MIT’s PSFC Designs a Tokamak to Survive Plasma Disruptions
Developing a device that generates nuclear fusion would provide a nearly limitless amount of clean energy on Earth. But while work on thermonuclear fusion began in the 1950s, engineers are still trying to make this goal a reality. One approach has been to use magnetic confinement devices known as tokamaks. See why a group of engineers at MIT’s Plasma Science Fusion Center (PSFC) turned to simulation to address a key challenge in tokamak design: instability due to plasma disruptions.
Confining the Plasma Inside a Tokamak
As noted in this earlier blog post, a tokamak is an experimental device meant to produce thermonuclear fusion power. The tokamak heats the hydrogen fuel to more than 150,000,000°C, which forces electrons to separate from their nuclei, thus creating plasma. Magnetic fields are used to confine the plasma within a vacuum vessel. These magnetic fields keep the hot plasma away from the walls of the vessel and stronger fields can enhance the plasma’s performance.
Plasma visible in the window of a tokamak. Image by Bobmumgaard — Own work. Licensed under CC BY-SA 4.0, via Wikimedia Commons.
The magnetic fields’ ability to affect the plasma’s performance is one reason why researchers at MIT’s PSFC are focusing on a high magnetic field approach to fusion. Because fusion power is proportional to the magnetic field strength to the fourth power, any increase in the magnetic field strength greatly increases the device’s power and provides better confinement for the plasma.
PSFC’s Advanced Divertor Experiment Proposal
The Advanced Divertor eXperiment (ADX), a proposal created by PSFC and collaborators, intends to develop a compact tokamak with high magnetic fields. This tokamak would have densities, heat fluxes, and temperatures typical of a reactor, but would use short plasma discharges. A key innovation that makes the ADX different from other tokamaks is that rather than being made of a single cylinder, the vacuum vessel is modular and consists of five axisymmetric shells. These separate shells provide a powerful advantage as they enable engineers to change parts of the design, such as the divertor, as further research is done and new discoveries are made.
The proposed ADX tokamak design.
A major challenge for tokamaks is handling the high heat and particle exhaust from the plasma. These fluxes are taken care of by the divertor, and the ADX will be able to perform tests with a number of different divertor configurations and evaluate how each performs based on measured data.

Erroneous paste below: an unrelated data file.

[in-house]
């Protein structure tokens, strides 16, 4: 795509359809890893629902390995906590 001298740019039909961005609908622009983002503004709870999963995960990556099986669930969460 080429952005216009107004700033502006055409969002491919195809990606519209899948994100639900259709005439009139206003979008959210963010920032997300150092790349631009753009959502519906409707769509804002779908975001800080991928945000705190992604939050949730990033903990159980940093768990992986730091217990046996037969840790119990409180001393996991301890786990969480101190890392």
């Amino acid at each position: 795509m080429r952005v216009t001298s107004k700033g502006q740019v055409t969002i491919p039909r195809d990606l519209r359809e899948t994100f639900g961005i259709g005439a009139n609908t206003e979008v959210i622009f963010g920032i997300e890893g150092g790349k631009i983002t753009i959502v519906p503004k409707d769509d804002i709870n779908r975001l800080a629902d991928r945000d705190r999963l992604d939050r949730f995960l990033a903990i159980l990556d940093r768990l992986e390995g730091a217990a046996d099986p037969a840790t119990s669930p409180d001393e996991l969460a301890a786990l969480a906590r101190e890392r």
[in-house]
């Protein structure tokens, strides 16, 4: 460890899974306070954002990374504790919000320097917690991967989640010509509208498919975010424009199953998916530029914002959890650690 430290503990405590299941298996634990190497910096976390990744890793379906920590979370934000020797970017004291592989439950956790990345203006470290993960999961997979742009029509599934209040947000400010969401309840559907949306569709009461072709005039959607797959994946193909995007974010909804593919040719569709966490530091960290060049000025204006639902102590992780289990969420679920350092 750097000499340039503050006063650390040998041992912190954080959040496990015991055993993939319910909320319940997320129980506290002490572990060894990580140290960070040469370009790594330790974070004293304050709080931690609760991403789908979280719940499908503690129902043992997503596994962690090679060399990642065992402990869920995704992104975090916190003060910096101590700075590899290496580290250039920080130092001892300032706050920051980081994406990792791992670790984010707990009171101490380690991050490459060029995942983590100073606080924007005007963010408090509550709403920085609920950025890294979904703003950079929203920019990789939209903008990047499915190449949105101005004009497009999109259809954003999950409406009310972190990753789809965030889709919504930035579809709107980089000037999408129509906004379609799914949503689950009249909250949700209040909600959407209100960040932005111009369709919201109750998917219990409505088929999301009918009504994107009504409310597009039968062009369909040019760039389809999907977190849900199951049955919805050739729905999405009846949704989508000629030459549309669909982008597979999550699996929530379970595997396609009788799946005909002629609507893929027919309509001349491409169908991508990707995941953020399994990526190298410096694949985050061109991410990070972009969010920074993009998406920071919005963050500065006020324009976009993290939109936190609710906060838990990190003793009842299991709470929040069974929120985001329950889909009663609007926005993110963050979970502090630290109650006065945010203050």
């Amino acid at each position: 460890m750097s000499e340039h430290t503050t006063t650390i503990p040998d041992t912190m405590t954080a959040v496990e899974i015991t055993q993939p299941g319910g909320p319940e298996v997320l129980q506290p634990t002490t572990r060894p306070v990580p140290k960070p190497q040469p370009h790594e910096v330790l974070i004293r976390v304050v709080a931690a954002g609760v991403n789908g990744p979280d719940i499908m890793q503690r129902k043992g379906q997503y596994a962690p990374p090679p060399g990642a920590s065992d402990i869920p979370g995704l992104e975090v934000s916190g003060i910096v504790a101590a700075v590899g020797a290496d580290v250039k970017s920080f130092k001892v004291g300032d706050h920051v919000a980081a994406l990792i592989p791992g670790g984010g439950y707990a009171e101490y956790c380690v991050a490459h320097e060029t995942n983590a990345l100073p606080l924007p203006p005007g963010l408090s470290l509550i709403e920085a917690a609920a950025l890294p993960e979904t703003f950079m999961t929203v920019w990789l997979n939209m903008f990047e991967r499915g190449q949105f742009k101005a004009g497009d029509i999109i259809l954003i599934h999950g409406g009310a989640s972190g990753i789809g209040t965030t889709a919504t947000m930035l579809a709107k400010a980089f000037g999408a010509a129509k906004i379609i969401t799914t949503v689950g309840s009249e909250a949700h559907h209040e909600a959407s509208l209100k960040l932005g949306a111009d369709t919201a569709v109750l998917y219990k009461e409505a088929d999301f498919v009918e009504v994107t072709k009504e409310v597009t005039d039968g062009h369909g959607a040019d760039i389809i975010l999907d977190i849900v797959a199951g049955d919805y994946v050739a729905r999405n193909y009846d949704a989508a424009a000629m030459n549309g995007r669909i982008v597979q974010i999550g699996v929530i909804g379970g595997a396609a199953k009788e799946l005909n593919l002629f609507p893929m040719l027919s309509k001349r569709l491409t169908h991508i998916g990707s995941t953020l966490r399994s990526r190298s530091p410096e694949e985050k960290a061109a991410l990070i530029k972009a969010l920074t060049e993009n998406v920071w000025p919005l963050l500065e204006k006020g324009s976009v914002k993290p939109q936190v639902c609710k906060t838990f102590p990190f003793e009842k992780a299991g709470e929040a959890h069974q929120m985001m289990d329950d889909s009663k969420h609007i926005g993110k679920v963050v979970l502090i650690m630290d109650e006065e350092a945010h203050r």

Another issue for tokamaks is plasma disruptions. During normal operation, the plasma carries a large electric current. For example, the plasma in the ADX is designed to carry 2 MA. In a disruption, the plasma equilibrium is lost when the plasma moves from its equilibrium position and then loses all of its current on a short timescale i.e., 1 millisecond. This type of disruption, where the plasma moves and then loses its current, is called a vertical displacement event (VDE).
During a VDE, changes in the plasma result in rapidly changing magnetic fields, which drive eddy currents in the surrounding conductive structures such as the vacuum vessel. When these eddy currents cross the poloidal and toroidal magnetic fields in the tokamak, they create large Lorentz forces that the structure must be able to withstand.
Left: PSFC’s vacuum vessel design. Right: Eddy currents in the vacuum vessel’s walls.
In a VDE, the plasma can move closer to the vessel walls, and this proximity leads to larger loads on the vessel during the disruption. With this in mind, the PSFC engineers used a VDE as a test case to see if their vessel could support ADX operation.
Simulating a VDE in the Tokamak’s Vacuum Vessel
To reduce eddy currents, the vessel itself consists of Inconel 625. The researchers at PSFC chose Inconel 625 because of its high electrical resistivity and high strength. The electrical resistivity of this nickel-based alloy helped to lessen the magnitude of the eddy currents in the vessel. When the team tested their initial design with numerical simulation, they found large stresses and displacements within the vessel, as shown below.
PSFC’s structural model of the vacuum vessel with a purple boundary showing where it is fixed. The simulations show stress (a) and displacement (b) during a VDE.
The engineers then added a reinforcement block on one of the vessel’s boundaries. This stabilized the vacuum vessel, greatly reducing stress and wall displacement. With the addition of the support block, the simulation results indicate that the vessel can handle a plasma disruption and function properly in the ADX.
PSFC’s structural model of the vacuum vessel after adding another support. The simulations show stress (a) and displacement (b) in the optimized model during a VDE.
Designing Powerful Fusion Devices with COMSOL Multiphysics®
When it comes to designing fusion devices, simulation serves as a powerful tool for balancing efficiency with accuracy. For the research team at PSFC, the COMSOL Multiphysics® software proved to offer reliable predictions of the magnetic fields in their tokamak design, matching well with recorded data. The flexibility of the platform also made it easy for the engineers to shift from one type of physics to the next, creating a smooth transition between different studies.
With their simulation findings, the engineers at PSFC can ensure that their vacuum vessel, once manufactured, performs well within the ADX. Such advancements offer new potential in making nuclear fusion, and the power that it will provide, a closer reality.
Find Out More About Modeling Nuclear Fusion Devices
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